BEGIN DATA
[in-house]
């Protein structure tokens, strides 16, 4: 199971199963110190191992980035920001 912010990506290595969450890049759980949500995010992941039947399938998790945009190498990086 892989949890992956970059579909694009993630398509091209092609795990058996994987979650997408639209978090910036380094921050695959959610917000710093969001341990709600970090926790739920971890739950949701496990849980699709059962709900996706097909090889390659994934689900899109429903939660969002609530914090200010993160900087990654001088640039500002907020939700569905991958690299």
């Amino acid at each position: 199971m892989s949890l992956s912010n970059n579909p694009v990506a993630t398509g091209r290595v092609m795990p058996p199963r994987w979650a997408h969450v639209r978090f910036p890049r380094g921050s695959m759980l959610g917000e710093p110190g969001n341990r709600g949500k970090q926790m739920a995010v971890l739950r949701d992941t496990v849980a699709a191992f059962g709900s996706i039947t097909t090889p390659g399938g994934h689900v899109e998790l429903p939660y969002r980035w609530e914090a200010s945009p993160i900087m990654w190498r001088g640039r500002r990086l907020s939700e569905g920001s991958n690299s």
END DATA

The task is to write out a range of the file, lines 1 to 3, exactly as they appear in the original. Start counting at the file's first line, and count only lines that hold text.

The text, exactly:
[in-house]
């Protein structure tokens, strides 16, 4: 199971199963110190191992980035920001 912010990506290595969450890049759980949500995010992941039947399938998790945009190498990086 892989949890992956970059579909694009993630398509091209092609795990058996994987979650997408639209978090910036380094921050695959959610917000710093969001341990709600970090926790739920971890739950949701496990849980699709059962709900996706097909090889390659994934689900899109429903939660969002609530914090200010993160900087990654001088640039500002907020939700569905991958690299």
């Amino acid at each position: 199971m892989s949890l992956s912010n970059n579909p694009v990506a993630t398509g091209r290595v092609m795990p058996p199963r994987w979650a997408h969450v639209r978090f910036p890049r380094g921050s695959m759980l959610g917000e710093p110190g969001n341990r709600g949500k970090q926790m739920a995010v971890l739950r949701d992941t496990v849980a699709a191992f059962g709900s996706i039947t097909t090889p390659g399938g994934h689900v899109e998790l429903p939660y969002r980035w609530e914090a200010s945009p993160i900087m990654w190498r001088g640039r500002r990086l907020s939700e569905g920001s991958n690299s």